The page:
Aquino Vows Revenge on Communist Rebels for Bringing War to City

Times Staff Writer

President Corazon Aquino conceded Friday that the Communist guerrillas "have brought their war to the city," after a series of ambushes and assassinations claimed the lives of at least five lawmen in Manila this week.

Aquino vowed to take revenge for the attacks, part of the worst wave of terrorism to strike Manila in recent history.

Speaking in Tagalog, the national language, before a sparse crowd gathered in a downtown park to commemorate Philippine Independence Day, she said:

"We must make them pay for all this. I know that many of you, my dear countrymen, are extremely worried. You ask, 'What should we do?' My answer is that we will not allow them to destroy us."

Her words brought loud applause.

She said the Communist New People's Army has intensified its guerrilla war in an effort to bring down her government, which won a landslide victory in last month's election.

Confident of Victory

The Communists' "attacks are becoming more serious, to make you believe that your government cannot protect you," she went on. "I stand before you to let you know your government can defeat the terrorism and the threats."

Aquino made no response to charges by the political left that it was the armed forces, not the rebels, who attacked leftist leader Bernabe Buscayno on Tuesday. The left says the attack on Buscayno was designed to avenge the killing of soldiers and policemen last week.

Buscayno, who is believed to be the founder of the New People's Army in the 1960s, was jailed twice under former President Ferdinand E. Marcos. He was among 400 prisoners released by Aquino two days after she took power in February, 1986, and he was one of several former rebels who ran for office in the May 11 election.

In a radio interview in his hospital room Thursday night, Buscayno appealed to his former comrades to stop the urban violence.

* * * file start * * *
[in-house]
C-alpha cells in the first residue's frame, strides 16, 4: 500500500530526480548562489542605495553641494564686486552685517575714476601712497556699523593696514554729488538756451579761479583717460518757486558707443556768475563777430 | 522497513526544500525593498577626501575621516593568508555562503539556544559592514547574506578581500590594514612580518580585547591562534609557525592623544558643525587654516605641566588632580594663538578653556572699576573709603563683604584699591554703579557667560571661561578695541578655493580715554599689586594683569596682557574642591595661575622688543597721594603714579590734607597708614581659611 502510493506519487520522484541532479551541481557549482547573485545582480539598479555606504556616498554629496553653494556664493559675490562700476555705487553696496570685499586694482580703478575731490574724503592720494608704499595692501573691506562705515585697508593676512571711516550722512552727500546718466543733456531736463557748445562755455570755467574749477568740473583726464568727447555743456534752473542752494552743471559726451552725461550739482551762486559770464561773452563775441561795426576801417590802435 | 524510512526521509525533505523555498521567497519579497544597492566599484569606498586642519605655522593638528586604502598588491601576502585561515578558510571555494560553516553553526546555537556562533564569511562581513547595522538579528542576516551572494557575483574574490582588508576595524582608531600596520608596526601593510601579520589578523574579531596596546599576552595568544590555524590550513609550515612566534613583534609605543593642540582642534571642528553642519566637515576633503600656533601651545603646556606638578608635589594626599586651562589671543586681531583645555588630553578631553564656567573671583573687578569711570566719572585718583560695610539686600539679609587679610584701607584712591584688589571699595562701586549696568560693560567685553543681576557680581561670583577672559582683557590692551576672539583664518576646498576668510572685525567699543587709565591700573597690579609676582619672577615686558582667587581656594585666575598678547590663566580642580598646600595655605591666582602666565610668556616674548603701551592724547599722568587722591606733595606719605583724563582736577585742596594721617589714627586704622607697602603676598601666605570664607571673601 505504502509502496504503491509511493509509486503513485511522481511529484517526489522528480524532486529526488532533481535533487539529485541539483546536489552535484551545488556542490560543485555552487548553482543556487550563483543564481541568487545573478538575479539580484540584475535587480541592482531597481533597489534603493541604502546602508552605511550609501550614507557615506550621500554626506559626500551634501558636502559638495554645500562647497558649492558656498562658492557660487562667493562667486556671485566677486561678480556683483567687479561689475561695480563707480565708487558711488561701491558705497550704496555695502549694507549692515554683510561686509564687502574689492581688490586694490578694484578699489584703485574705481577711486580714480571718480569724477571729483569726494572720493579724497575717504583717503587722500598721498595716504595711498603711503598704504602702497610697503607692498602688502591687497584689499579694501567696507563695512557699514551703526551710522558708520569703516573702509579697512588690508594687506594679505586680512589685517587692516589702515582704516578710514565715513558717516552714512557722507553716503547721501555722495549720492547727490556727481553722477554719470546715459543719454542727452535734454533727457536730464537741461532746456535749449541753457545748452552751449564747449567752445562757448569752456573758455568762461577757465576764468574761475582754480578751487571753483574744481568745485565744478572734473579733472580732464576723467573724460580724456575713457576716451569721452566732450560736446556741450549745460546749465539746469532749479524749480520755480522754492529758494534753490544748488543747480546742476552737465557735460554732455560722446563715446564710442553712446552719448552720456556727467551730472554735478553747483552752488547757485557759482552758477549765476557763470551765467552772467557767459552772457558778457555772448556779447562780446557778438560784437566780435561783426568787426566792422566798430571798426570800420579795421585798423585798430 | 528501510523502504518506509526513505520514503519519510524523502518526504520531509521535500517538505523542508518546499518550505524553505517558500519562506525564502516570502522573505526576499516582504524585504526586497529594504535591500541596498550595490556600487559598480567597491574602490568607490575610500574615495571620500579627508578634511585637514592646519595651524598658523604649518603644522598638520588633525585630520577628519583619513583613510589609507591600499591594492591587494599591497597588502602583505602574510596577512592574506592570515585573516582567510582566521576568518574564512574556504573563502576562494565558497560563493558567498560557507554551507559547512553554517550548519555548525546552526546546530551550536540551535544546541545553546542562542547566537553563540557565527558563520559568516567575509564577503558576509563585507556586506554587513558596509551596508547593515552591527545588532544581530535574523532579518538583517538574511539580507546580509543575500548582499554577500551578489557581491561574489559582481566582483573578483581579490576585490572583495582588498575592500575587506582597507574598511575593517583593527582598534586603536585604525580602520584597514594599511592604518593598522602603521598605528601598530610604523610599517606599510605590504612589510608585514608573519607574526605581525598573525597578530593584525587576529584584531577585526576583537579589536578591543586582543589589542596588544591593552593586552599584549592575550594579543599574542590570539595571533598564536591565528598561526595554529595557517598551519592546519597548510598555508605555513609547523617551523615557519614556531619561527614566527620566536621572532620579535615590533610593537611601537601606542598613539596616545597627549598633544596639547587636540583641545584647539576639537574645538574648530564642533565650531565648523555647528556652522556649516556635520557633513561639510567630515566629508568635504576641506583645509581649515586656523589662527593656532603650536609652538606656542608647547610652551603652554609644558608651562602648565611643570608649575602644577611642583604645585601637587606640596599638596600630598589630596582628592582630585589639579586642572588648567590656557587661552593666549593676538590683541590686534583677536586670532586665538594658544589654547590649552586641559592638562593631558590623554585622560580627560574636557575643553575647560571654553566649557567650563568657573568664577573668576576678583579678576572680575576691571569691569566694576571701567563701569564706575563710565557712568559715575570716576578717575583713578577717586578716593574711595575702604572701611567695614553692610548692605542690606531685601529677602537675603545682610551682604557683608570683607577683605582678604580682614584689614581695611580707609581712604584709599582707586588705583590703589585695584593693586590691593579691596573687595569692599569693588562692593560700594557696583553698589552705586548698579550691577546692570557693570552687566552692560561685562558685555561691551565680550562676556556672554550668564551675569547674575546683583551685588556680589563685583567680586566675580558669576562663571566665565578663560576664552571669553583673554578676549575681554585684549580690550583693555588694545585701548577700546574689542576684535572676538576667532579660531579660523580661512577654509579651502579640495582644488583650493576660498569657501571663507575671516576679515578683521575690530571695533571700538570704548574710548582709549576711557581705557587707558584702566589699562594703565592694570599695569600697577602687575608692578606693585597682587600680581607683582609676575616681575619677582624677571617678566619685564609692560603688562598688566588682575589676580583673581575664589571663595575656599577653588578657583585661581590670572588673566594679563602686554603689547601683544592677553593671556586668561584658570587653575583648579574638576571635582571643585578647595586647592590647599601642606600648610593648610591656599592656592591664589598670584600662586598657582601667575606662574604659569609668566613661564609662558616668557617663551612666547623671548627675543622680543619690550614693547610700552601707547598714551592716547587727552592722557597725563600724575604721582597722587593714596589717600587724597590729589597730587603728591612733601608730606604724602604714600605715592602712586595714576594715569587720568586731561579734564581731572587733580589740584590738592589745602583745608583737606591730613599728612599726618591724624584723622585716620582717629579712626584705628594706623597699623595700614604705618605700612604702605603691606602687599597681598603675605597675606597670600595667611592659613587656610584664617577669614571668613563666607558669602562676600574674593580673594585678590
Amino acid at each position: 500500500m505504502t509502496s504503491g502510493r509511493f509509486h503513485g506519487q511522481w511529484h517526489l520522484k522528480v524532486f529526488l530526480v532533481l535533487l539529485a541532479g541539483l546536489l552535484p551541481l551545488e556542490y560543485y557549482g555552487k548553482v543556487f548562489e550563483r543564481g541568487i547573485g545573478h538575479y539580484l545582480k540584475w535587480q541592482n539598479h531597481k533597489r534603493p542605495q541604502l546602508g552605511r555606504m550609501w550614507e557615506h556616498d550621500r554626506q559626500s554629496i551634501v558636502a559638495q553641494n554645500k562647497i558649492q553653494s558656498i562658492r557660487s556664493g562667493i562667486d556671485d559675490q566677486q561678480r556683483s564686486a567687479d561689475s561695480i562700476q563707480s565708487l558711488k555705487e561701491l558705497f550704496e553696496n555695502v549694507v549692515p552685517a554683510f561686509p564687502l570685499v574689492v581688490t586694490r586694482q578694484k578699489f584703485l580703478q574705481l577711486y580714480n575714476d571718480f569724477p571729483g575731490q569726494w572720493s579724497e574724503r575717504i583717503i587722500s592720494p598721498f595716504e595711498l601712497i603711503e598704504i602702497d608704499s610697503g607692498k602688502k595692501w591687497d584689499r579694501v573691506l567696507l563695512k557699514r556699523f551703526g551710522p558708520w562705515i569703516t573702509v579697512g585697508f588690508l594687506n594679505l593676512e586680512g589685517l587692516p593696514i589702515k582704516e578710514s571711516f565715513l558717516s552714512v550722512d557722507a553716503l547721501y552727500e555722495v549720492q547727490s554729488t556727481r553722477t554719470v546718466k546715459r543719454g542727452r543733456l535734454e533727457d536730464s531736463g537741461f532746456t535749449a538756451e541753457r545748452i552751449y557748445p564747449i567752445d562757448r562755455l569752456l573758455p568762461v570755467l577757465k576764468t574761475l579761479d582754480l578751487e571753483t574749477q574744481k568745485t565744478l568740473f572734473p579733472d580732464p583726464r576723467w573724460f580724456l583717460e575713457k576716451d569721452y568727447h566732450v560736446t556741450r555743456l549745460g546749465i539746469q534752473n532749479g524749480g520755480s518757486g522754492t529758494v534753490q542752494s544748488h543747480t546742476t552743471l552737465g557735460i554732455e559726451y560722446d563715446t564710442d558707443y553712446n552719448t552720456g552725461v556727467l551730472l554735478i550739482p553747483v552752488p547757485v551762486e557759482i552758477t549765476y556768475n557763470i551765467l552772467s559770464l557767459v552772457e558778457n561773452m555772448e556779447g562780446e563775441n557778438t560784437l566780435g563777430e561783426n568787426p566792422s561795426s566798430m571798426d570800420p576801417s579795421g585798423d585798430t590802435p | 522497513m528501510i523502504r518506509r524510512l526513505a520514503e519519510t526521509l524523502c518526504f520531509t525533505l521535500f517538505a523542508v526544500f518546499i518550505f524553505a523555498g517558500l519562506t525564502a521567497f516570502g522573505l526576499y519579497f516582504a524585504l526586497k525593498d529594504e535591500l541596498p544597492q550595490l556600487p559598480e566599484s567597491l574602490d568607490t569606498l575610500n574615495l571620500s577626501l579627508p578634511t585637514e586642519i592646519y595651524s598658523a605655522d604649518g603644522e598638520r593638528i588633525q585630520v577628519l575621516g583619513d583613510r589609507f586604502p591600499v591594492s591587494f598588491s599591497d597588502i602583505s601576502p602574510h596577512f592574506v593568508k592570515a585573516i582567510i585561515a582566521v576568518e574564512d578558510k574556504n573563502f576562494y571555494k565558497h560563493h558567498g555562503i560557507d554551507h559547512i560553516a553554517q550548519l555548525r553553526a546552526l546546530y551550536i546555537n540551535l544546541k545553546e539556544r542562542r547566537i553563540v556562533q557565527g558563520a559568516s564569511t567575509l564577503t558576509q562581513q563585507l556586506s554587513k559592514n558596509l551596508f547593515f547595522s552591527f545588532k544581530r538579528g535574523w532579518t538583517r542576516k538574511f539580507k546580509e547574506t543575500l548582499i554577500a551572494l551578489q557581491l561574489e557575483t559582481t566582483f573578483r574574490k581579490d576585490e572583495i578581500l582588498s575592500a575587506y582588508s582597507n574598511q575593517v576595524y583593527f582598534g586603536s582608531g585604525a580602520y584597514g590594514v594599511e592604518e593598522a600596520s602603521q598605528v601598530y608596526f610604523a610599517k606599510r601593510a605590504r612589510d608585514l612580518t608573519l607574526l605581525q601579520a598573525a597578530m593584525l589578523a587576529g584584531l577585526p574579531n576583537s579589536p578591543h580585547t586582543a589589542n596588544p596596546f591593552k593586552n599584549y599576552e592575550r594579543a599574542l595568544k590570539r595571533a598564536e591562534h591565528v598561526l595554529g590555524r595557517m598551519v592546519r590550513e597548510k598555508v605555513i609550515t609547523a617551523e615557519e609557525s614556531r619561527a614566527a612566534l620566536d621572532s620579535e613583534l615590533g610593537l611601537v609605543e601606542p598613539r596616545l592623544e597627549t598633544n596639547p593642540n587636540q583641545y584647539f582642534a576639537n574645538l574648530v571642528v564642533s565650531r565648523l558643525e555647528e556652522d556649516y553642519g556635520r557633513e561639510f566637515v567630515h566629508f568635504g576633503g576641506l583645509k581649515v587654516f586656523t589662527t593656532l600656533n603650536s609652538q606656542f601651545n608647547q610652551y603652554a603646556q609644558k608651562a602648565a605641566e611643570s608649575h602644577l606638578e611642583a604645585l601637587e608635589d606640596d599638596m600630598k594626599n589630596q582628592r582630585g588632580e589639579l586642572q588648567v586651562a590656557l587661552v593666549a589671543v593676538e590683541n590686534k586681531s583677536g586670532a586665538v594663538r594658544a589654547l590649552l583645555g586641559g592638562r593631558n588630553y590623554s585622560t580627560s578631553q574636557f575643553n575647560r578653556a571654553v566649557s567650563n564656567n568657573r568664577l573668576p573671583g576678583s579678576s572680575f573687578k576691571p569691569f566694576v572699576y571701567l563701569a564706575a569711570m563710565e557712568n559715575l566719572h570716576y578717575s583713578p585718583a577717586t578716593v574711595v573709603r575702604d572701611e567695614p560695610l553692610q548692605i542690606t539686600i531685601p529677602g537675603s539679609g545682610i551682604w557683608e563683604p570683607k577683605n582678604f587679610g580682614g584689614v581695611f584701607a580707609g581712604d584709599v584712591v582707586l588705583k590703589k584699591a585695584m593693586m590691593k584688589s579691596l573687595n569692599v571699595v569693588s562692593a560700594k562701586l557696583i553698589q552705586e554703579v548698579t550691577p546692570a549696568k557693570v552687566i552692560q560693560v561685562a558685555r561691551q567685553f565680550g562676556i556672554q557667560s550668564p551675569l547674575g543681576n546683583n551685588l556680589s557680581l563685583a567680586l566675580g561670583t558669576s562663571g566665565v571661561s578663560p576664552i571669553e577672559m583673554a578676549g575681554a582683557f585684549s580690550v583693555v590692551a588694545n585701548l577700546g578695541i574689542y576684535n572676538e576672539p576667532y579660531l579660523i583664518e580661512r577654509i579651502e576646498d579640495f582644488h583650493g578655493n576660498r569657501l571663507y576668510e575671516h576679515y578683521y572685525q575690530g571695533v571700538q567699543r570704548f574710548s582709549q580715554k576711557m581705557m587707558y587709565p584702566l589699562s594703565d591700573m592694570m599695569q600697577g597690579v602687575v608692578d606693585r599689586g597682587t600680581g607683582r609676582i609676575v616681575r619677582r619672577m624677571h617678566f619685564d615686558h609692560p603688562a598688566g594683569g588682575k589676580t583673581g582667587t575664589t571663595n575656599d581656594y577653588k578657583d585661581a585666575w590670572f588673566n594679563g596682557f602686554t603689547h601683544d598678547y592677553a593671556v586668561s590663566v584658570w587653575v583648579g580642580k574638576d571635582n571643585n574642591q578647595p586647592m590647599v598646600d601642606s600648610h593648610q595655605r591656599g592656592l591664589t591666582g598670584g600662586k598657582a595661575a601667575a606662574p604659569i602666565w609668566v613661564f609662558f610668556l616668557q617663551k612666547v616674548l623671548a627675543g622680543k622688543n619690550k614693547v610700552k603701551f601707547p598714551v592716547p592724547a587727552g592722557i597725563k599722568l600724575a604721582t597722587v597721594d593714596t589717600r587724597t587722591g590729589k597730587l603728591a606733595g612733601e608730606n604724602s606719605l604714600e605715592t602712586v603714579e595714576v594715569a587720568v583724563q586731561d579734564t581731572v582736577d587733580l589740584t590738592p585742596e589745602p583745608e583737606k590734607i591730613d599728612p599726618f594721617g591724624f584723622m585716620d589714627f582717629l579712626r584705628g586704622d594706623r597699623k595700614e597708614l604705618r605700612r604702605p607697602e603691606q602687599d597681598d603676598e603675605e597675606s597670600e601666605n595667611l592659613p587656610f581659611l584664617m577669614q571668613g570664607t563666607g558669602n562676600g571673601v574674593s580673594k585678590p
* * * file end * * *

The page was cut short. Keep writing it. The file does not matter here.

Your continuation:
Buscayno, who was wounded in the back in Tuesday's attack, in which two associates were killed, said the rebel attacks on lawmen will not bring down the government. "You cannot continue taking an eye for an eye, a tooth for a tooth," he added. "It is too difficult to make the people understand."

The killing of urban policemen is believed to be the work of rebel hit squads known as "sparrow units." Their targets have in many cases been policemen widely known to be bribe-takers or physically abusive with local citizens.

The military has countered with an elite counterterrorism unit it calls "eagles." Also, there are indications that citizens' vigilante squads are being formed like those that have appeared in rural areas, and it is feared that they will become death squads. Leftist leaders have hinted that it was vigilantes who attacked Buscayno.

In the interview, Buscayno accused no one of the attack on him, but the chairman of the People's Party, Fidel Agcaoili, blamed the military. He said Thursday that the attack was part of a new "counterinsurgency campaign of drying up the water to catch the fish."

The armed forces chief of staff, Gen. Fidel V. Ramos, denied that there was any military involvement in the attack. He suggested that Buscayno was attacked by Communists angered by the former rebel's decision to take part in the political process.

Others With Motive

Ramos, referring to Buscayno by his nom de guerre , Comandante Dante, said, "We must also remember that there are others who have the motive, because Dante campaigned for a 'yes' vote during the plebiscite."

The plebiscite took place in February and approved a new constitution.

Since Buscayno was wounded, many political analysts have described it as an important but discouraging landmark in President Aquino's struggle to restore stability. The popular satirist Luis Beltran, in a Friday newspaper column headlined "Getting Away With Murder," observed:

"The fact that there are so many groups suspected of having ambushed Commander Dante is testimonial to the polarization of Philippine society in this administration. Perhaps what President Cory Aquino needs to prioritize is the forging of national unity instead of tax collection and land reform.

"In the end, the deaths of Dante's companions and his injuries will be additional statistics to the country's unsolved crimes. . . . It is easier to get away with murder in this country than it is to get a police clearance."

In her address Friday, Aquino did indeed issue a call for unity. She appealed to Manila residents to help the police and military investigators by coming forward with information that could solve the killings.

"All of us are part of one hand," she said. " . . . The armed forces, local officials and you--we must all unite to achieve peace. I believe that if we help each other and continue to pray, I believe that we will have peace in our beloved country. . . . "

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